Litchfield History Museum

7 South Street, Litchfield, CT 06759

About the Museum

The Litchfield History Museum exhibits the evolution of the town of Litchfield, CT from its settlement in 1719 to today. Through changing exhibits, artifacts and archives, as well as hands-on areas, visitors can explore the diverse history of the town. Litchfield was a bustling commercial,political, and educational center and is a case study for the evolution of New England towns following the Revolutionary War. The town’s history includes that of the center village, Bantam, East Litchfield, Milton, Northfield, and pre-1850s Morris. The Historical Society’s artifacts and archives document all areas. The exhibits are on the first floor of the Noyes Memorial Building.

The lower level is home to the Helga J. Ingraham Memorial Library.

Hours

April 27 – December 1, 2024

Wednesday through Sunday – 11 a.m. to 5 p.m.


Exhibit Supported by

Imagine taking Connecticut’s northern and southern borders and extending them west to the Pacific Ocean. Under the terms of a royal charter given to the colony in1662, Connecticut was to stretch from the “Narraganset-Bay on the East, to the South Sea on the West Part.” Following the model of other states, Connecticut gave most of its claimed land over to the federal government in 1786, but it “reserved” a territory in the northeast of present-day Ohio for its continued use and settlement. This became the Connecticut Western Reserve.

To Come to a Land of Milk and Honey: Litchfield and the Connecticut Western Reserve tells the story of the Reserve’s lasting legacy and the experiences of the men, women, and children affected by westward migration.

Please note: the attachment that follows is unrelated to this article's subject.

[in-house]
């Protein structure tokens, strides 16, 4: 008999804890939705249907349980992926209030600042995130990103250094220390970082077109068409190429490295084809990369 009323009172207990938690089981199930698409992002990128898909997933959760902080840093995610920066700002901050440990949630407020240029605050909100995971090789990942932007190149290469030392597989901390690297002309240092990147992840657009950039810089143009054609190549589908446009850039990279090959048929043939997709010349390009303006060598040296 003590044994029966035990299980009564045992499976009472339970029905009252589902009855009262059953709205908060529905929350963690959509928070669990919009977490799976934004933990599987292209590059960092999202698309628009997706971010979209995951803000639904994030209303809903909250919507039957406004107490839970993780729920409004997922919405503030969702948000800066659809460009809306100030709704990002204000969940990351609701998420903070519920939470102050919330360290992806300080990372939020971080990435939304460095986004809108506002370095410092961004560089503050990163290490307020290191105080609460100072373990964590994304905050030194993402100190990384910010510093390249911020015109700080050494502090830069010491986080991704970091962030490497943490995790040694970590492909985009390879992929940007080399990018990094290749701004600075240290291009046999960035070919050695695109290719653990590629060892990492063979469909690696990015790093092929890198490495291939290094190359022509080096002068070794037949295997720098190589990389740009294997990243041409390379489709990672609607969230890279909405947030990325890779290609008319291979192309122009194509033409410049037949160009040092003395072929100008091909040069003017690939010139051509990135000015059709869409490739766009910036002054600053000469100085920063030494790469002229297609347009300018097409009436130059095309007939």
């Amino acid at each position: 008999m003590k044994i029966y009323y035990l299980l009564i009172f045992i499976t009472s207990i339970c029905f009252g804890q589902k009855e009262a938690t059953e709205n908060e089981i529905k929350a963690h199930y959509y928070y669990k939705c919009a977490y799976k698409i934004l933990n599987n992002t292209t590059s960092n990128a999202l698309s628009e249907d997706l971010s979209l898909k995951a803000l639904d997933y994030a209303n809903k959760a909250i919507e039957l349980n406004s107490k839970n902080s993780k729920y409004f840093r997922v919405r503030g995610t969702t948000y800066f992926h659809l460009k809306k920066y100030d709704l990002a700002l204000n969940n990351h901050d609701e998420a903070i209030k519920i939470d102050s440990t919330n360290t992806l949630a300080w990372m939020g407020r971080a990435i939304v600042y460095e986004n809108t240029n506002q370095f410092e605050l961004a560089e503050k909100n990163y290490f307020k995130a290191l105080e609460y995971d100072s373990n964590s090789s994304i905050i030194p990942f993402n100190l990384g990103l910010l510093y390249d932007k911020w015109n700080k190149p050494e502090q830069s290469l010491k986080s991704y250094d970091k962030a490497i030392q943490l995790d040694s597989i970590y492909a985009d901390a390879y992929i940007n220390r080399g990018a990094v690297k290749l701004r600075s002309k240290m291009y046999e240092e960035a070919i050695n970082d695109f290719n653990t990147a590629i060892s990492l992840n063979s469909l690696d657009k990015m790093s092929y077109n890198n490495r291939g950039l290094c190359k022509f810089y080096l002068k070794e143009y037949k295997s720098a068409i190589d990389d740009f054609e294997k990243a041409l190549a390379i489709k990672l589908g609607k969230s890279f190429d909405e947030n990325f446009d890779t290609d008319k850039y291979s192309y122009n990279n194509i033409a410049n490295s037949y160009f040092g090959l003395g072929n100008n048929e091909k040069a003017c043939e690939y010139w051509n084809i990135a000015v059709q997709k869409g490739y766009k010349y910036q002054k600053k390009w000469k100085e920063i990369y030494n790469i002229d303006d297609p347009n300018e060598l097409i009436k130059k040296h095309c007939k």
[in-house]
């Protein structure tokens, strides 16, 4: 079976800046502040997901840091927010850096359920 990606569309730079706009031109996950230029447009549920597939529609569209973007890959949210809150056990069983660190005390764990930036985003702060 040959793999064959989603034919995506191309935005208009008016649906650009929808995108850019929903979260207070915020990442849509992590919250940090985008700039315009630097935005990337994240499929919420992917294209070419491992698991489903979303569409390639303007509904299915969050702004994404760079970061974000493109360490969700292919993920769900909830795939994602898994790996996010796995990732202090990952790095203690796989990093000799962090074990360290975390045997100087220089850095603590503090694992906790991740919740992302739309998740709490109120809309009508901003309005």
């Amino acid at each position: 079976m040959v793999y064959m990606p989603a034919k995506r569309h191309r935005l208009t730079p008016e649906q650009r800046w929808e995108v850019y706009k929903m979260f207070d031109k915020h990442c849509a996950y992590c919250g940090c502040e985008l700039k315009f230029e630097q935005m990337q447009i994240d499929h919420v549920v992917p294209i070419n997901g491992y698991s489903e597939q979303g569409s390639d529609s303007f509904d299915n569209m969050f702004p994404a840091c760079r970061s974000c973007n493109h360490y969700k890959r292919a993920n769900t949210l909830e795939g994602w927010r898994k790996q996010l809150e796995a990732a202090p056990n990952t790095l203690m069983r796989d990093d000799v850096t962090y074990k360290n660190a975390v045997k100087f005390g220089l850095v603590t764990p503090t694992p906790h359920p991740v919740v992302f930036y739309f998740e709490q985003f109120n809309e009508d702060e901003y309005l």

Click here to take a virtual tour of this exhibit!

Exhibit Sponsored by

Samplers are more than thread stitched through cloth. As objects of art, samplers tell stories of creativity, instruction, and skilled work. As historical records, they document the lives and experiences of thousands of young women, histories that might otherwise remain unknown.

With Their Busy Needles: Samplers and the Girls Who Made Them showcases works from the sampler collection of Alexandra Peters, displayed alongside Litchfield examples from the Historical Society’s textile collection. Peters, a sampler historian and collector, serves as guest curator of the exhibit.

On display April 27 through December 1, 2024.


Interested in a Private Tour?

Walking Tour Map
We have a walking tour map available for $2 that provides a self-guided tour of the historic district’s homes and businesses. Stop in and purchase one today! Or, download the free, digital version of the Walking Tour Brochure. (PDF, 3MB)

MUSEUMS FREE TO ALL!

In our continuing efforts to better serve the Litchfield community we are pleased to once again offer free admission, generously sponsored by Gallagher.